CHICAGO (CBS) — Former Gov. Rod Blagojevich was on his way home to Chicago late Tuesday night, after President Donald Trump commuted his 14-year sentence.

President Trump noted as he announced the commutation that Blagojevich had already served eight years. He called the 14-year sentence “ridiculous.”

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Blagojevich maintained that he was never guilty of any crimes and that he was “persecuted and railroaded.”

Speaking to CBS 2 Political Investigator Dana Kozlov at Denver International Airport Tuesday night, Blagojevich said: “I’m going to fight against the corrupt criminal justice system that all too often persecutes and prosecutes people who did nothing wrong, who over-sentence people, show no mercy, and who are in positions that have no accountability. They can do and say whatever they want.”

But as CBS 2’s Tara Molina reported, at least one person who was close to Blagojevich’s case did not agree that releasing him was an act of justice.

“Justice would be he serves his full term,” said James Matsumoto, who was the jury foreman at Blagojevich’s first trial in 2010.

Matsumoto said Blagojevich deserved the full 14-year sentence.

“The only time he was remorseful at all was just before sentencing,” he said.

Matsumoto sat down with Molina on Tuesday to express his disappointment in the now-commuted sentence and the comments about its severity.

“If they sat through that courtroom and heard the evidence, they would know that he deserved it,” Matsumoto said.

Blagojevich’s first-trial defense attorney, Sam Adam Jr., expressed excitement about the commutation.

“It is just heartwarming to me to see a family put back together,” he said. “To see him back with his family does my heart good. I appreciate what the president did.”

Speaking to Molina via FaceTime, Adam responded to those critical of the message the commuted sentence sends about a political culture of corruption with.

“Is eight years enough to make the point, we’re tired of this as a community? We’re tired of this as a people?” he said. “I say it is, but I understand why others say it’s not.”

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Meanwhile in Springfield Tuesday night, CBS 2’s Mike Puccinelli reported reaction to Blagojevich having his sentence commuted also continued to reverberate in the ornate halls of the state capital.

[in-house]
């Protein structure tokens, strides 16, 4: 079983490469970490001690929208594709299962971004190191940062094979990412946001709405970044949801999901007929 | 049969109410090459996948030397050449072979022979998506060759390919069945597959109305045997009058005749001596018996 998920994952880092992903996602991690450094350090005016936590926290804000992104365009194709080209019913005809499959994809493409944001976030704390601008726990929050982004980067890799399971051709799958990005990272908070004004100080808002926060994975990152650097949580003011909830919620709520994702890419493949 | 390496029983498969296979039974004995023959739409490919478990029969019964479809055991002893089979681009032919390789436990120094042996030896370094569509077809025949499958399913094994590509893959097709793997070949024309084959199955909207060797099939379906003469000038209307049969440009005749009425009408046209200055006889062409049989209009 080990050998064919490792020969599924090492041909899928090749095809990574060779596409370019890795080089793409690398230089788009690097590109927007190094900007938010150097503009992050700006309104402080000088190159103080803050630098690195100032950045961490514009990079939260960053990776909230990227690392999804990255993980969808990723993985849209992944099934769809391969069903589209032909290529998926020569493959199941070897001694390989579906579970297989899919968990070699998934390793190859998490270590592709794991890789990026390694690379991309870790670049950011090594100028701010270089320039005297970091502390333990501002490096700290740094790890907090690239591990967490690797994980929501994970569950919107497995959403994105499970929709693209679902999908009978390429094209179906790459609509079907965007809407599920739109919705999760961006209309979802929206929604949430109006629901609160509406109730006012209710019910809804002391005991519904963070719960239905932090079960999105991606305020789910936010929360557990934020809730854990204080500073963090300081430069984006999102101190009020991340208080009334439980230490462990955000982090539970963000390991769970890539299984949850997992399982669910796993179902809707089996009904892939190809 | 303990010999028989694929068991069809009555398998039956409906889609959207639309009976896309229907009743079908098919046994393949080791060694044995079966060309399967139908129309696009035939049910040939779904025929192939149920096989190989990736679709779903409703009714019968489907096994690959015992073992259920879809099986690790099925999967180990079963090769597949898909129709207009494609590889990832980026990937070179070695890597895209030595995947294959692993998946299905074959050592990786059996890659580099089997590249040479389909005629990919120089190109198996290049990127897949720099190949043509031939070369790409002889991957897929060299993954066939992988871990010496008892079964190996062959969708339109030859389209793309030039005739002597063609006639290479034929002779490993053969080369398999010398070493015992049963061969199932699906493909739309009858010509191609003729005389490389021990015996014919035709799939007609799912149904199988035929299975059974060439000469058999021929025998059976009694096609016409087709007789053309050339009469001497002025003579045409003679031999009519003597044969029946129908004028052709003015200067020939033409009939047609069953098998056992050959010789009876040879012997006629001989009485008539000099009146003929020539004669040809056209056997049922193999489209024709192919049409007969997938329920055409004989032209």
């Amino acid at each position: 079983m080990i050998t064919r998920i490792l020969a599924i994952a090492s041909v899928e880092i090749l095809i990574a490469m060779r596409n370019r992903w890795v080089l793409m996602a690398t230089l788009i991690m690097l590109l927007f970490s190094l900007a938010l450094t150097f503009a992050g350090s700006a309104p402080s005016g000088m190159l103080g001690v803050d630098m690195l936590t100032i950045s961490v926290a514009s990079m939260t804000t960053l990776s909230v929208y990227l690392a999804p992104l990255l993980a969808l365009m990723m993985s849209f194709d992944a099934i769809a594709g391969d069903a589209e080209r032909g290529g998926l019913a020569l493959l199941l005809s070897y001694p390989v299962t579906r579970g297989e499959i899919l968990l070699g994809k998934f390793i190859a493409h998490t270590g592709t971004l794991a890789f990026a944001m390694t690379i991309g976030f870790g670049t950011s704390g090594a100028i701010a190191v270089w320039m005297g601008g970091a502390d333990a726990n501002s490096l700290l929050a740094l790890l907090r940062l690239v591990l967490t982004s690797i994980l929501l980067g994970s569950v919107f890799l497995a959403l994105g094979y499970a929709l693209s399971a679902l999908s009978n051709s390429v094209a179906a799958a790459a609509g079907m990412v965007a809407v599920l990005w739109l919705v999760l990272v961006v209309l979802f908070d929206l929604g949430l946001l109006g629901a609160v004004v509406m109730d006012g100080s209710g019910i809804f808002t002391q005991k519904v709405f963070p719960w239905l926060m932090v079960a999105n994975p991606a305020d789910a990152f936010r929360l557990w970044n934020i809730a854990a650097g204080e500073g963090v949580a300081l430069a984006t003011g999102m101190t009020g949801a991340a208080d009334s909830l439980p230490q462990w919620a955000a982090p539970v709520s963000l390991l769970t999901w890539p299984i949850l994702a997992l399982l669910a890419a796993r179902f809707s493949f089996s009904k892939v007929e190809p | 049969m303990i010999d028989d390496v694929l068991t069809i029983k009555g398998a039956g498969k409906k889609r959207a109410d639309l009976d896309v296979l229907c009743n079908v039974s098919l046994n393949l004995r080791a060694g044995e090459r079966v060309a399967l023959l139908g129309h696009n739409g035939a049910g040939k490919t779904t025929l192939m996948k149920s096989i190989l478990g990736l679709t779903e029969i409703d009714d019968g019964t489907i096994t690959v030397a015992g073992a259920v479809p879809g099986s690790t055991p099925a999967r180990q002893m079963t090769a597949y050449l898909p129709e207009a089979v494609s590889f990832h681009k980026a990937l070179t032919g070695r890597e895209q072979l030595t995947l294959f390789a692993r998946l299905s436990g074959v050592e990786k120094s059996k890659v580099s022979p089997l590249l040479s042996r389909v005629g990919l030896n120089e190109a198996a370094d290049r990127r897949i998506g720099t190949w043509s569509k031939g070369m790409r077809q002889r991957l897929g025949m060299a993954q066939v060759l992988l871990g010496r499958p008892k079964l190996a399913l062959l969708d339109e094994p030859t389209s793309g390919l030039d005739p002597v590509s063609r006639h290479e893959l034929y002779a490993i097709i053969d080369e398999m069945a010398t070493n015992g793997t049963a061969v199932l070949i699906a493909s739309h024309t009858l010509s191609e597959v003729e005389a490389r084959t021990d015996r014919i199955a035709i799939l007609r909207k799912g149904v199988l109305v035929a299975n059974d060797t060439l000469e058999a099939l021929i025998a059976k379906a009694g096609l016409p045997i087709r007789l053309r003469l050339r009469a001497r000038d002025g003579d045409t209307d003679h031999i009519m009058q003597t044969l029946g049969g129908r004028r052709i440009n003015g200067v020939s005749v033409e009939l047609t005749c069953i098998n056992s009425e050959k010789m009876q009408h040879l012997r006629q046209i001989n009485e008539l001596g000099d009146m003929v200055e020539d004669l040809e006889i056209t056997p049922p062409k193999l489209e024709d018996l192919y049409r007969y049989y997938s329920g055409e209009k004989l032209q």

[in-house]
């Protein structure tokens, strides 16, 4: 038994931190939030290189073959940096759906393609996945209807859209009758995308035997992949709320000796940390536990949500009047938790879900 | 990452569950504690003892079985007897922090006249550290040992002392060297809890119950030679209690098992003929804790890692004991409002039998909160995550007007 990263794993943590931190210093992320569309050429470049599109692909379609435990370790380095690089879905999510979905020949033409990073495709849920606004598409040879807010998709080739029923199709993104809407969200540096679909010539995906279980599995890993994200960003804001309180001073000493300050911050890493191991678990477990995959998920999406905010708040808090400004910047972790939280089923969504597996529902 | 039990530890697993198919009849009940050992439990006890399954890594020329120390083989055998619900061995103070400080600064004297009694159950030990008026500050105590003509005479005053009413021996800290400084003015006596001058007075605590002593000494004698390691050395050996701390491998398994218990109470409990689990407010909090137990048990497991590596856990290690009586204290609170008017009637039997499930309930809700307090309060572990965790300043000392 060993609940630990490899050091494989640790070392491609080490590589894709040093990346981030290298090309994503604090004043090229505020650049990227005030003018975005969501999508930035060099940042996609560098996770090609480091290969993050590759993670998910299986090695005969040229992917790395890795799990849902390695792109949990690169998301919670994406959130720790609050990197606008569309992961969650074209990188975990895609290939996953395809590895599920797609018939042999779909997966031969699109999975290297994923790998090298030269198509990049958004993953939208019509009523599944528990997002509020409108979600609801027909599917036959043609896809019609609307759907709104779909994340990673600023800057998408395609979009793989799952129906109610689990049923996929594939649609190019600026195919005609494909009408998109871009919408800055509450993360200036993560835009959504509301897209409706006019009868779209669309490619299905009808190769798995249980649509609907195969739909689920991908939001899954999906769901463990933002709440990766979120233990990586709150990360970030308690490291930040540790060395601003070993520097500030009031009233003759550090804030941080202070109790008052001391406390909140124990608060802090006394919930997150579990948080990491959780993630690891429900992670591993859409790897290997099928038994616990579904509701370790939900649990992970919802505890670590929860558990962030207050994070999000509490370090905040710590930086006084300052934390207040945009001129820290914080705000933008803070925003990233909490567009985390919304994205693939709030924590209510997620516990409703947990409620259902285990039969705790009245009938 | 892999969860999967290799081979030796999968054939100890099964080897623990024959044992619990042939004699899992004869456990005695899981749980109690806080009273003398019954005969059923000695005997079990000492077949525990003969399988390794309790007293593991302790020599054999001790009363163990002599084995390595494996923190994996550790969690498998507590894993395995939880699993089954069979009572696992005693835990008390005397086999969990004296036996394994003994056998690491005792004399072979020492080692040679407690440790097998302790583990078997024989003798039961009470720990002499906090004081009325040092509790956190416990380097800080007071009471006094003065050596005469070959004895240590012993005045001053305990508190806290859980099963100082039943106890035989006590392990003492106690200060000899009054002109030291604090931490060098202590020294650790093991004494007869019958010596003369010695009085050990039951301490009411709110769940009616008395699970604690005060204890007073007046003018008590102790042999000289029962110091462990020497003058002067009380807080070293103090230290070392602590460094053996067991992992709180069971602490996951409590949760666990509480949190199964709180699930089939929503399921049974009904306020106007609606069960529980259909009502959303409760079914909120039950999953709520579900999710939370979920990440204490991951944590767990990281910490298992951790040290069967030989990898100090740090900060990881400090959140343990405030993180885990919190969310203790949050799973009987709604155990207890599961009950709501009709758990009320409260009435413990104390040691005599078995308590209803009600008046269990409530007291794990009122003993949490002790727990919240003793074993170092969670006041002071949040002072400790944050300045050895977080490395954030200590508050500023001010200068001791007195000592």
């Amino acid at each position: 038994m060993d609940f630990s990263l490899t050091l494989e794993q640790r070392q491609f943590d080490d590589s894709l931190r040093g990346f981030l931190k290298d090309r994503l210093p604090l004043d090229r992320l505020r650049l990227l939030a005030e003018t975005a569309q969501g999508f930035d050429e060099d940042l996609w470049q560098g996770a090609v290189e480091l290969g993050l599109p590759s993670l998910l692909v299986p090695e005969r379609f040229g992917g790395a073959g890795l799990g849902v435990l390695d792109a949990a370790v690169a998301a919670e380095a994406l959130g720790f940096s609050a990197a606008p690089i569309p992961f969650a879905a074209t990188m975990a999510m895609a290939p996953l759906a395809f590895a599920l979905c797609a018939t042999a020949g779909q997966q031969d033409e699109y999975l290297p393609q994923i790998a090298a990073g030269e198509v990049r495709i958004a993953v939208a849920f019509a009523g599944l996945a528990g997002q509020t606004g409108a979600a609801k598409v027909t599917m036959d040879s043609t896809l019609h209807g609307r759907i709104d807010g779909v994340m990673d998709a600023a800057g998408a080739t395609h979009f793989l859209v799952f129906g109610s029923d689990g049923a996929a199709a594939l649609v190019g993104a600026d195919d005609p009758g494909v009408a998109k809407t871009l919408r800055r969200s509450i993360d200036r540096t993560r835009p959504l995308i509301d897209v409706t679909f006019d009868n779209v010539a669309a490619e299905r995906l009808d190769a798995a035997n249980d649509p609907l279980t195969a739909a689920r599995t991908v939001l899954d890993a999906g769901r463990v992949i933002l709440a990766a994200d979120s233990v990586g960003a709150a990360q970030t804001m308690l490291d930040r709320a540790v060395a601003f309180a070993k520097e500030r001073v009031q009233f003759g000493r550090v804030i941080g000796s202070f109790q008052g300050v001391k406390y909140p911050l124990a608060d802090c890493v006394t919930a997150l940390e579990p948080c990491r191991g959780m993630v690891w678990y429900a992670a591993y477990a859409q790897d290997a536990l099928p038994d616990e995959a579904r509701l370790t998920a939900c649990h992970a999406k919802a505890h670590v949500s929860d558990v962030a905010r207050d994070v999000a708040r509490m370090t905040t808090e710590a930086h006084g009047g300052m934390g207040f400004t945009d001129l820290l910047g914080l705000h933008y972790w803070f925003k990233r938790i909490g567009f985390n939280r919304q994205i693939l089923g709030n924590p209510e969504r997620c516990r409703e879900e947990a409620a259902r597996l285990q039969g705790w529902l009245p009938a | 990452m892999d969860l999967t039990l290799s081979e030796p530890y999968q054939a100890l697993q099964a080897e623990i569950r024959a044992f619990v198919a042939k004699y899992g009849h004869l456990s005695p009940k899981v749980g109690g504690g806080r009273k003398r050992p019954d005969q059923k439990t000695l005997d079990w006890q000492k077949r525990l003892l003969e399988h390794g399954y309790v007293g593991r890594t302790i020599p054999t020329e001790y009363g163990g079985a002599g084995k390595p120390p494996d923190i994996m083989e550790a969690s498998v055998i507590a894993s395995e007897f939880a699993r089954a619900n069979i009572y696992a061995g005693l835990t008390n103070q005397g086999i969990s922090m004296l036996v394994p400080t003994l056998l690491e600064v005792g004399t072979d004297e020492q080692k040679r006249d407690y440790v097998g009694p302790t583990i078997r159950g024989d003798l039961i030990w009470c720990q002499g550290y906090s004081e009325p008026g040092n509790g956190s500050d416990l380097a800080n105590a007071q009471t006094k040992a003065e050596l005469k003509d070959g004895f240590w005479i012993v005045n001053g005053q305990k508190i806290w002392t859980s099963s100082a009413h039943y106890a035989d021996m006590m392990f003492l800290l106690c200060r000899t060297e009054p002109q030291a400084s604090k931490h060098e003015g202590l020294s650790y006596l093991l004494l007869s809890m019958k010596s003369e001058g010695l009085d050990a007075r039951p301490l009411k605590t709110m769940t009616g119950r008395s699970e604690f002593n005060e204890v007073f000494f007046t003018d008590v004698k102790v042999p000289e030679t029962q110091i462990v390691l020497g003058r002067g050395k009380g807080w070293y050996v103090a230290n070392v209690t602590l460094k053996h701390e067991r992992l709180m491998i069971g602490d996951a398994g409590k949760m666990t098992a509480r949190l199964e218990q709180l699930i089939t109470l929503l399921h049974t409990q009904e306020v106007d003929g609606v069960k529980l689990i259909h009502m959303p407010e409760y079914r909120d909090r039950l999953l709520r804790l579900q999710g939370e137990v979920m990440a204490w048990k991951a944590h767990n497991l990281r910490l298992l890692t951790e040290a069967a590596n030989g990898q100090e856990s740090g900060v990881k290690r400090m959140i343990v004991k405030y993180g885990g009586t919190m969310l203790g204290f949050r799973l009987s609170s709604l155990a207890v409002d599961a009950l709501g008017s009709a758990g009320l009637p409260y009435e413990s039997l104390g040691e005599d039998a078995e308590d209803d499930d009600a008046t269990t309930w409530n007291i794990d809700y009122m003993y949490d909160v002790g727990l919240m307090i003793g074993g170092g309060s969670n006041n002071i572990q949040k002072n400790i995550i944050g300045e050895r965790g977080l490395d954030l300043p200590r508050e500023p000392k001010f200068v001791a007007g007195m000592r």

“I disagree with the president on this one,” said state House Assistant Minority Leader Rep. Grand Wehrli (R-Naperville).

“I was disappointed,” said state Senate Assistant Majority Leader Sen. David Koehler (D-Peoria).

They and many of their Colleagues expressed disappointment, because they say the former governor of Illinois failed to express remorse.

“If at any time during this whole ordeal, the former governor would’ve ever said, ‘I’m sorry to the folks of Illinois,’ I might be a little more sympathetic,” Koehler said.

And the lawmakers said in a state with a long and sordid history of political corruption, the governor must be held to a higher standard.

“I just think it’s particularly poor timing in Illinois for the president to commute a sentence for someone who is probably one of the most ethically challenged governors in modern history,” said Sen. Dale Righter (R-Mattoon).

Sen. Jacqueline Collins (D-Chicago) was one of the 59 state senators who unanimously voted to convict and remove the governor from office 11 years ago.

When Puccinelli noted that President Trump had said eight years in prison was enough for Blagojevich, Collins said, “Consider the source of that statement.”

And although there are plenty of people who agree with the president who thought The 14 year sentence was unduly harsh, those people were not among the elected officials we caught up in the Illinois State Capitol rotunda.

“In this day of corruption in the state, we need to take a harder line on corruption and unethical behavior by elected officials and not shorten sentences,” Wehrli said.

Blagojevich was expected to touch down at O’Hare International Airport just before midnight Tuesday night.

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CBS 2’s Tara Molina and Mike Puccinelli contributed to this report.